What are you currently doing?

I am completing my Masters in Public Health at the University of Michigan School of Public Health Management and Policy, specializing in Global Health Management and Policy.

How did NHCM prepare you for your current role and/or life after graduation?

After graduating from Penn, I worked as an OR circulating nurse before returning to school.  The biggest difference in having gone through the NHCM program was my ability to see the bigger picture.  I understood the importance of bridging the rift between administration and clinical care in a wide range of health care settings, including hospitals.  Both are pivotal in order to establish a sustainable system of care delivery, but few can easily transition from a clinical to a business perspective, and vice versa.

What was your favorite aspect of the NHCM program?

First, all of the people that I met in the NHCM program helped me grow, learn, and test myself every day.  Second, the ability to develop a unique skill set that few individuals have in the real world.  Learning theoretical economics from the top economics and healthcare management professors while simultaneously providing direct patient care allowed me to put what I learned into practice.  Third, the simulated mass casualty incident that senior nursing students get to experience was phenomenal.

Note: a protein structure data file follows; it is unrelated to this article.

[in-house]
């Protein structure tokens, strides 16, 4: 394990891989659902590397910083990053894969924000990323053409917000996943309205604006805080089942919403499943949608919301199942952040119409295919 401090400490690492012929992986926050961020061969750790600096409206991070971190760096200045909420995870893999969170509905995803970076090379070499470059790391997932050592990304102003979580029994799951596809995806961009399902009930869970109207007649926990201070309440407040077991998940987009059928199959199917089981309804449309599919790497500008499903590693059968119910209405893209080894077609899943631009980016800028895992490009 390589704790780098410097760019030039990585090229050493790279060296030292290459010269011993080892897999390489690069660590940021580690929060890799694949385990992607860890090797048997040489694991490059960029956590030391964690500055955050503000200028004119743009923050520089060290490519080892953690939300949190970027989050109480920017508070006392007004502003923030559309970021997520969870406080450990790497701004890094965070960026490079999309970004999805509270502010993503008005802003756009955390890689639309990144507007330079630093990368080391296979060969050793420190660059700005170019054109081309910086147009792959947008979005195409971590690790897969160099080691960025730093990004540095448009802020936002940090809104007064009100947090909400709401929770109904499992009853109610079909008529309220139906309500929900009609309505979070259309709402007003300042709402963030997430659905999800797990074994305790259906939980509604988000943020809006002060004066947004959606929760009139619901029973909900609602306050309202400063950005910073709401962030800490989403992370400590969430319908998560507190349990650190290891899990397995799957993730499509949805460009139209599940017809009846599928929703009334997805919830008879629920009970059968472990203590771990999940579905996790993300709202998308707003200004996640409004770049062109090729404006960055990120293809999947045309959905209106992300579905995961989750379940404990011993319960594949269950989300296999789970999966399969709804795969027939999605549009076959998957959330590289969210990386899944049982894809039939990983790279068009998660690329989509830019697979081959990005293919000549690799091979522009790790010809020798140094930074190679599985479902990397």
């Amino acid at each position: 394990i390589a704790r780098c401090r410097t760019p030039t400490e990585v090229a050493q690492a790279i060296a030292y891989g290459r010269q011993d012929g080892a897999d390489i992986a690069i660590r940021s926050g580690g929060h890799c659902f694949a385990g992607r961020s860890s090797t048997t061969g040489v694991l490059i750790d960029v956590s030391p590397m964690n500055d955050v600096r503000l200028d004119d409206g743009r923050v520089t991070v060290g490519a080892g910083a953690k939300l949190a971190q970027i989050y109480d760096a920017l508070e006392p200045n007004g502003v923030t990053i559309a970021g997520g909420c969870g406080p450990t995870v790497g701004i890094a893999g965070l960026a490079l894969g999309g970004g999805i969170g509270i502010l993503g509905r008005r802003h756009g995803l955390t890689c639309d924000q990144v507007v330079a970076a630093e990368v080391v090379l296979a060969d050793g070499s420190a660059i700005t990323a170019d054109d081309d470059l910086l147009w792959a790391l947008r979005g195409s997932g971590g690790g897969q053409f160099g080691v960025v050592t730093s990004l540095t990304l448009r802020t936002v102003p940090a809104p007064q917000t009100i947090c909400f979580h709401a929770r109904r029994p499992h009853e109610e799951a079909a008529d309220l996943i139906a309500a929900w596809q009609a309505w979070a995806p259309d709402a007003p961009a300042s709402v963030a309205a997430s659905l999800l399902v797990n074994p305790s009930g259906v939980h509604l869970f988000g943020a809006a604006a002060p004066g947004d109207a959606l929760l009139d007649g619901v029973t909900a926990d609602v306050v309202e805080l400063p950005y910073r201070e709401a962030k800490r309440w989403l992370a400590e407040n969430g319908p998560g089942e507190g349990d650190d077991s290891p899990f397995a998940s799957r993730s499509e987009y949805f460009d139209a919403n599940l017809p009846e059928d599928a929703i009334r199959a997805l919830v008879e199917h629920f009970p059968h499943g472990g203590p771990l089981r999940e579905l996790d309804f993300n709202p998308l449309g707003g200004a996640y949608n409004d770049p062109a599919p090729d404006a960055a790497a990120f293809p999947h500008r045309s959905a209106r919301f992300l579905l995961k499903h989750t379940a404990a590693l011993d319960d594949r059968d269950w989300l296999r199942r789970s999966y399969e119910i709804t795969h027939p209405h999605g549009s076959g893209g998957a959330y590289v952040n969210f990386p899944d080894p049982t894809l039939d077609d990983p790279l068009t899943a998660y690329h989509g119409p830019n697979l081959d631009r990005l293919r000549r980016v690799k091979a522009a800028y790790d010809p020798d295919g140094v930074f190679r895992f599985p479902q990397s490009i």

What were you involved in as a student at Penn?

My most memorable is Class Board.  Planning class traditions that students will remember for years to come was an incredible experience.  I was also a member of the co-ed business fraternity Delta Sigma Pi.  Through it, I met some of my closest friends while learning how to build a strong professional network.

What do you think you’ll be doing five years from now?

Ideally, I will be near the end of a PhD program in Health Policy and Management, focusing on the effects of local level politics and policy-making on urban health care systems.